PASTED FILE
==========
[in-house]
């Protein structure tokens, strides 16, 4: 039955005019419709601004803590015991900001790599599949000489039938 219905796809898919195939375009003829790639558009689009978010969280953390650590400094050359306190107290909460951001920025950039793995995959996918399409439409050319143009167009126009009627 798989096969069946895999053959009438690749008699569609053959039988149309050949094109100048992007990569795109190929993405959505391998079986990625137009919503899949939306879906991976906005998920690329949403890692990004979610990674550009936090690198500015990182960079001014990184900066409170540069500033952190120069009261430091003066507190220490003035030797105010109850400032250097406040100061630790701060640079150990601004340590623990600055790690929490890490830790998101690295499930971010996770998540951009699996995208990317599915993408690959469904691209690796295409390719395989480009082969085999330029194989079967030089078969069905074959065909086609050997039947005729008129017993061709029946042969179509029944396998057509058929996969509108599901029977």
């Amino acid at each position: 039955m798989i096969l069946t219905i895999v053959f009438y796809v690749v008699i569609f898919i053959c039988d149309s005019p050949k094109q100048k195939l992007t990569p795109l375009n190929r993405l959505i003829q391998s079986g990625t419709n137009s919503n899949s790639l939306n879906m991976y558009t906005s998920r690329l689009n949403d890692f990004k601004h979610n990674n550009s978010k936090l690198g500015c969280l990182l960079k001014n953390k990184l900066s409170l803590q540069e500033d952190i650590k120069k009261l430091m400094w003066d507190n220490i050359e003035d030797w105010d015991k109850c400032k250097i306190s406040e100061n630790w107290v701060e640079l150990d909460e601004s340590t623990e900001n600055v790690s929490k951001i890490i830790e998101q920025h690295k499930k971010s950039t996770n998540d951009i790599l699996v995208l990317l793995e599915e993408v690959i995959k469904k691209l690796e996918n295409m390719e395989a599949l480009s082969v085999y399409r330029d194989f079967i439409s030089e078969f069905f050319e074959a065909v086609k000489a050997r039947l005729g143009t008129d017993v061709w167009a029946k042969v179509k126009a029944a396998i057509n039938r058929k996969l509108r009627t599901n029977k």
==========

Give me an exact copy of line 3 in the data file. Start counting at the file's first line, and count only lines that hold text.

């Amino acid at each position: 039955m798989i096969l069946t219905i895999v053959f009438y796809v690749v008699i569609f898919i053959c039988d149309s005019p050949k094109q100048k195939l992007t990569p795109l375009n190929r993405l959505i003829q391998s079986g990625t419709n137009s919503n899949s790639l939306n879906m991976y558009t906005s998920r690329l689009n949403d890692f990004k601004h979610n990674n550009s978010k936090l690198g500015c969280l990182l960079k001014n953390k990184l900066s409170l803590q540069e500033d952190i650590k120069k009261l430091m400094w003066d507190n220490i050359e003035d030797w105010d015991k109850c400032k250097i306190s406040e100061n630790w107290v701060e640079l150990d909460e601004s340590t623990e900001n600055v790690s929490k951001i890490i830790e998101q920025h690295k499930k971010s950039t996770n998540d951009i790599l699996v995208l990317l793995e599915e993408v690959i995959k469904k691209l690796e996918n295409m390719e395989a599949l480009s082969v085999y399409r330029d194989f079967i439409s030089e078969f069905f050319e074959a065909v086609k000489a050997r039947l005729g143009t008129d017993v061709w167009a029946k042969v179509k126009a029944a396998i057509n039938r058929k996969l509108r009627t599901n029977k």